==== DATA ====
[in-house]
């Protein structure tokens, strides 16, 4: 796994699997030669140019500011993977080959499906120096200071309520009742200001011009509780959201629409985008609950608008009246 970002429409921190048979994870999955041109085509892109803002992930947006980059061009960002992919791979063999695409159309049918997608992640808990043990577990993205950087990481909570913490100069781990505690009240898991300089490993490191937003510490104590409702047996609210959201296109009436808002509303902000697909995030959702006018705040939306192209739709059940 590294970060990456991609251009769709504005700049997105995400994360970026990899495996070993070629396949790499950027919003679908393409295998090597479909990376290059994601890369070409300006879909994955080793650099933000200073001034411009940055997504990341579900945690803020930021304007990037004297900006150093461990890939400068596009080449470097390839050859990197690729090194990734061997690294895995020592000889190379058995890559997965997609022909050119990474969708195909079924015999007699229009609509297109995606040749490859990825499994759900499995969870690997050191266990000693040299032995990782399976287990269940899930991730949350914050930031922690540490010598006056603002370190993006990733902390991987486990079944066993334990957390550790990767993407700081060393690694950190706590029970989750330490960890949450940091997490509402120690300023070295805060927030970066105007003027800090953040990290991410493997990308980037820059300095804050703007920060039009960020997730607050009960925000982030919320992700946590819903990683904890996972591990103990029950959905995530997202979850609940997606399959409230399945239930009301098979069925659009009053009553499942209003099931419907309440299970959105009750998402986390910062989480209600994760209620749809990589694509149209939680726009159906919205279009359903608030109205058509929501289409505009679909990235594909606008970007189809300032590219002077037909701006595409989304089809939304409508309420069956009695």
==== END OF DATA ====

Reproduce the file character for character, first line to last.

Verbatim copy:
[in-house]
């Protein structure tokens, strides 16, 4: 796994699997030669140019500011993977080959499906120096200071309520009742200001011009509780959201629409985008609950608008009246 970002429409921190048979994870999955041109085509892109803002992930947006980059061009960002992919791979063999695409159309049918997608992640808990043990577990993205950087990481909570913490100069781990505690009240898991300089490993490191937003510490104590409702047996609210959201296109009436808002509303902000697909995030959702006018705040939306192209739709059940 590294970060990456991609251009769709504005700049997105995400994360970026990899495996070993070629396949790499950027919003679908393409295998090597479909990376290059994601890369070409300006879909994955080793650099933000200073001034411009940055997504990341579900945690803020930021304007990037004297900006150093461990890939400068596009080449470097390839050859990197690729090194990734061997690294895995020592000889190379058995890559997965997609022909050119990474969708195909079924015999007699229009609509297109995606040749490859990825499994759900499995969870690997050191266990000693040299032995990782399976287990269940899930991730949350914050930031922690540490010598006056603002370190993006990733902390991987486990079944066993334990957390550790990767993407700081060393690694950190706590029970989750330490960890949450940091997490509402120690300023070295805060927030970066105007003027800090953040990290991410493997990308980037820059300095804050703007920060039009960020997730607050009960925000982030919320992700946590819903990683904890996972591990103990029950959905995530997202979850609940997606399959409230399945239930009301098979069925659009009053009553499942209003099931419907309440299970959105009750998402986390910062989480209600994760209620749809990589694509149209939680726009159906919205279009359903608030109205058509929501289409505009679909990235594909606008970007189809300032590219002077037909701006595409989304089809939304409508309420069956009695």